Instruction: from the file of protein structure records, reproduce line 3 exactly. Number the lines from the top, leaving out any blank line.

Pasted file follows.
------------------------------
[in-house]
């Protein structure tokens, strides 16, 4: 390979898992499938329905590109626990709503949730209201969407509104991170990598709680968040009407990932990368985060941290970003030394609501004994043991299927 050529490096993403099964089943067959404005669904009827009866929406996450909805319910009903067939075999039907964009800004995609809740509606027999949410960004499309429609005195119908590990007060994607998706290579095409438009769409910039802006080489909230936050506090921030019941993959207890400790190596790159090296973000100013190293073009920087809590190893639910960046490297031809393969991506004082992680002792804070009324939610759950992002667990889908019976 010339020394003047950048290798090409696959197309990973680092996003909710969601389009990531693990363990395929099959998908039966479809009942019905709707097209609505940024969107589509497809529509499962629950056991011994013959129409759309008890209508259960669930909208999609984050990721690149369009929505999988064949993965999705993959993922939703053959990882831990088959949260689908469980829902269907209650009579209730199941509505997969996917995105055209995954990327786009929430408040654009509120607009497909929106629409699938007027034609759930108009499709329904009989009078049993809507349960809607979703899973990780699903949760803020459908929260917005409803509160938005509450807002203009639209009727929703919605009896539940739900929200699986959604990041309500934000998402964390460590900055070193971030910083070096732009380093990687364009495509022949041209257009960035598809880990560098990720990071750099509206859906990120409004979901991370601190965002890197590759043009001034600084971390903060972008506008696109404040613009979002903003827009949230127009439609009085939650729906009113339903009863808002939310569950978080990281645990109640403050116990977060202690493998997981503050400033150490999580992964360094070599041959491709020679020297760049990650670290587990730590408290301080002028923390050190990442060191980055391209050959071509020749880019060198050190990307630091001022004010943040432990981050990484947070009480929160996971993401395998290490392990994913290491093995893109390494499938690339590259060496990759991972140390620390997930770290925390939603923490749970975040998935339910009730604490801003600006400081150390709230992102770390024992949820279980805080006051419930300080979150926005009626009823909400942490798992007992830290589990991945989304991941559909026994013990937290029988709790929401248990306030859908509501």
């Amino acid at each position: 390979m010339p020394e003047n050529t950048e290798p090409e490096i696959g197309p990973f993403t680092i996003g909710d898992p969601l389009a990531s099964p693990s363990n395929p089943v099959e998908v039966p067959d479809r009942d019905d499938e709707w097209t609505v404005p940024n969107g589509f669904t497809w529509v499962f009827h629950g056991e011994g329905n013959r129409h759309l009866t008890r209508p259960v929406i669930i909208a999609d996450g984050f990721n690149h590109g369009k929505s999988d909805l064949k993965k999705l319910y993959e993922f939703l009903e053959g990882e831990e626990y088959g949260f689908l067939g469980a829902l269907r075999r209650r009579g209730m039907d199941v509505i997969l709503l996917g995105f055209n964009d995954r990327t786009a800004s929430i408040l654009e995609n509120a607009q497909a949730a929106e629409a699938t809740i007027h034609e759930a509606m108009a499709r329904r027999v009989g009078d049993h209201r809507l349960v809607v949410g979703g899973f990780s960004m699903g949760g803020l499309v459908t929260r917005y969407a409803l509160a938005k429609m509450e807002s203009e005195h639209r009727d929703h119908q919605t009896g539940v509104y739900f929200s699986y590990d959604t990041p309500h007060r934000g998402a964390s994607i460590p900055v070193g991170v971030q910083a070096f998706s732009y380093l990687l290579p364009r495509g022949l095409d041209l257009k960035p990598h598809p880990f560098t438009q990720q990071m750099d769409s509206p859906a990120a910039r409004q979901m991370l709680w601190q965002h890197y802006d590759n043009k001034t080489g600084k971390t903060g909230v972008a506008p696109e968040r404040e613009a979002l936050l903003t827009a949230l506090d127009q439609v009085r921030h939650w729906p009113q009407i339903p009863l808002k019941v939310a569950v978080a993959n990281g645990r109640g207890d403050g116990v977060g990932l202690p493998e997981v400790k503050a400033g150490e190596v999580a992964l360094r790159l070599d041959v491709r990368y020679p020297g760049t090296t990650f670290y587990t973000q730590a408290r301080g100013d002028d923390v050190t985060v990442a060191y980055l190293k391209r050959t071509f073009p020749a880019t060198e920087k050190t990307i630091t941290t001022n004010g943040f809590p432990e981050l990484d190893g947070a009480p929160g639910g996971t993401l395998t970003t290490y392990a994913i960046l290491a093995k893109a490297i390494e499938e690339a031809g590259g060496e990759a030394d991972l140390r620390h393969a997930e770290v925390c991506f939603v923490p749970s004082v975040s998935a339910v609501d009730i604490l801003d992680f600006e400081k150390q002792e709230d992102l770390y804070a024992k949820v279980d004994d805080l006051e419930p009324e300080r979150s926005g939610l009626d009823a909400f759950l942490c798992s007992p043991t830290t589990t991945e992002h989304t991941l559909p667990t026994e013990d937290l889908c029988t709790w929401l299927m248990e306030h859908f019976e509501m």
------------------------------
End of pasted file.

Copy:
């Amino acid at each position: 390979m010339p020394e003047n050529t950048e290798p090409e490096i696959g197309p990973f993403t680092i996003g909710d898992p969601l389009a990531s099964p693990s363990n395929p089943v099959e998908v039966p067959d479809r009942d019905d499938e709707w097209t609505v404005p940024n969107g589509f669904t497809w529509v499962f009827h629950g056991e011994g329905n013959r129409h759309l009866t008890r209508p259960v929406i669930i909208a999609d996450g984050f990721n690149h590109g369009k929505s999988d909805l064949k993965k999705l319910y993959e993922f939703l009903e053959g990882e831990e626990y088959g949260f689908l067939g469980a829902l269907r075999r209650r009579g209730m039907d199941v509505i997969l709503l996917g995105f055209n964009d995954r990327t786009a800004s929430i408040l654009e995609n509120a607009q497909a949730a929106e629409a699938t809740i007027h034609e759930a509606m108009a499709r329904r027999v009989g009078d049993h209201r809507l349960v809607v949410g979703g899973f990780s960004m699903g949760g803020l499309v459908t929260r917005y969407a409803l509160a938005k429609m509450e807002s203009e005195h639209r009727d929703h119908q919605t009896g539940v509104y739900f929200s699986y590990d959604t990041p309500h007060r934000g998402a964390s994607i460590p900055v070193g991170v971030q910083a070096f998706s732009y380093l990687l290579p364009r495509g022949l095409d041209l257009k960035p990598h598809p880990f560098t438009q990720q990071m750099d769409s509206p859906a990120a910039r409004q979901m991370l709680w601190q965002h890197y802006d590759n043009k001034t080489g600084k971390t903060g909230v972008a506008p696109e968040r404040e613009a979002l936050l903003t827009a949230l506090d127009q439609v009085r921030h939650w729906p009113q009407i339903p009863l808002k019941v939310a569950v978080a993959n990281g645990r109640g207890d403050g116990v977060g990932l202690p493998e997981v400790k503050a400033g150490e190596v999580a992964l360094r790159l070599d041959v491709r990368y020679p020297g760049t090296t990650f670290y587990t973000q730590a408290r301080g100013d002028d923390v050190t985060v990442a060191y980055l190293k391209r050959t071509f073009p020749a880019t060198e920087k050190t990307i630091t941290t001022n004010g943040f809590p432990e981050l990484d190893g947070a009480p929160g639910g996971t993401l395998t970003t290490y392990a994913i960046l290491a093995k893109a490297i390494e499938e690339a031809g590259g060496e990759a030394d991972l140390r620390h393969a997930e770290v925390c991506f939603v923490p749970s004082v975040s998935a339910v609501d009730i604490l801003d992680f600006e400081k150390q002792e709230d992102l770390y804070a024992k949820v279980d004994d805080l006051e419930p009324e300080r979150s926005g939610l009626d009823a909400f759950l942490c798992s007992p043991t830290t589990t991945e992002h989304t991941l559909p667990t026994e013990d937290l889908c029988t709790w929401l299927m248990e306030h859908f019976e509501m």